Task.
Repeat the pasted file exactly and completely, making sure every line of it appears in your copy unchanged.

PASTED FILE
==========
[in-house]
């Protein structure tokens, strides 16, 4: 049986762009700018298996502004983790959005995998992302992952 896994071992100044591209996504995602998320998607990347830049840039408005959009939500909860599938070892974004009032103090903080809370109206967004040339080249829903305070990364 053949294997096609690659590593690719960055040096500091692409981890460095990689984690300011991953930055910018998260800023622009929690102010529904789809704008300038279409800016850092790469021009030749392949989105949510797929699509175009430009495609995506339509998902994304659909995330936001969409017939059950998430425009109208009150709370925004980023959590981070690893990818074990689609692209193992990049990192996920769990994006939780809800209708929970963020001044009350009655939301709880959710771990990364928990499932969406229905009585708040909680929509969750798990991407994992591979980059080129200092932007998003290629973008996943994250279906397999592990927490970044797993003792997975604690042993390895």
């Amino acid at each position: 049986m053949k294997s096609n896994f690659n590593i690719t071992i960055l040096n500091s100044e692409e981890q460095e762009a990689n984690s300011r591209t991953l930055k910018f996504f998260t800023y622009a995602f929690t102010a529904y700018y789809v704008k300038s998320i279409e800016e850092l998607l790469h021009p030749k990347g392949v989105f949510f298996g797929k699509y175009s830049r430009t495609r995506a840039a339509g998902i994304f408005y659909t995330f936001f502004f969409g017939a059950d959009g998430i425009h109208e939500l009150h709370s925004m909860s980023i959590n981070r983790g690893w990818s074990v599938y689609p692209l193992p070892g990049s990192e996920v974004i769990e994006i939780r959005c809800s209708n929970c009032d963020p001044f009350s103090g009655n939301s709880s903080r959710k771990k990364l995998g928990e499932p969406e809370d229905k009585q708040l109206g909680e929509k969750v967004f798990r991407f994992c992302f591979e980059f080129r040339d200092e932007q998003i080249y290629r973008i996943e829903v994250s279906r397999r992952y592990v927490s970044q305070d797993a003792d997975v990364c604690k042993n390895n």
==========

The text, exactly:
[in-house]
């Protein structure tokens, strides 16, 4: 049986762009700018298996502004983790959005995998992302992952 896994071992100044591209996504995602998320998607990347830049840039408005959009939500909860599938070892974004009032103090903080809370109206967004040339080249829903305070990364 053949294997096609690659590593690719960055040096500091692409981890460095990689984690300011991953930055910018998260800023622009929690102010529904789809704008300038279409800016850092790469021009030749392949989105949510797929699509175009430009495609995506339509998902994304659909995330936001969409017939059950998430425009109208009150709370925004980023959590981070690893990818074990689609692209193992990049990192996920769990994006939780809800209708929970963020001044009350009655939301709880959710771990990364928990499932969406229905009585708040909680929509969750798990991407994992591979980059080129200092932007998003290629973008996943994250279906397999592990927490970044797993003792997975604690042993390895």
């Amino acid at each position: 049986m053949k294997s096609n896994f690659n590593i690719t071992i960055l040096n500091s100044e692409e981890q460095e762009a990689n984690s300011r591209t991953l930055k910018f996504f998260t800023y622009a995602f929690t102010a529904y700018y789809v704008k300038s998320i279409e800016e850092l998607l790469h021009p030749k990347g392949v989105f949510f298996g797929k699509y175009s830049r430009t495609r995506a840039a339509g998902i994304f408005y659909t995330f936001f502004f969409g017939a059950d959009g998430i425009h109208e939500l009150h709370s925004m909860s980023i959590n981070r983790g690893w990818s074990v599938y689609p692209l193992p070892g990049s990192e996920v974004i769990e994006i939780r959005c809800s209708n929970c009032d963020p001044f009350s103090g009655n939301s709880s903080r959710k771990k990364l995998g928990e499932p969406e809370d229905k009585q708040l109206g909680e929509k969750v967004f798990r991407f994992c992302f591979e980059f080129r040339d200092e932007q998003i080249y290629r973008i996943e829903v994250s279906r397999r992952y592990v927490s970044q305070d797993a003792d997975v990364c604690k042993n390895n």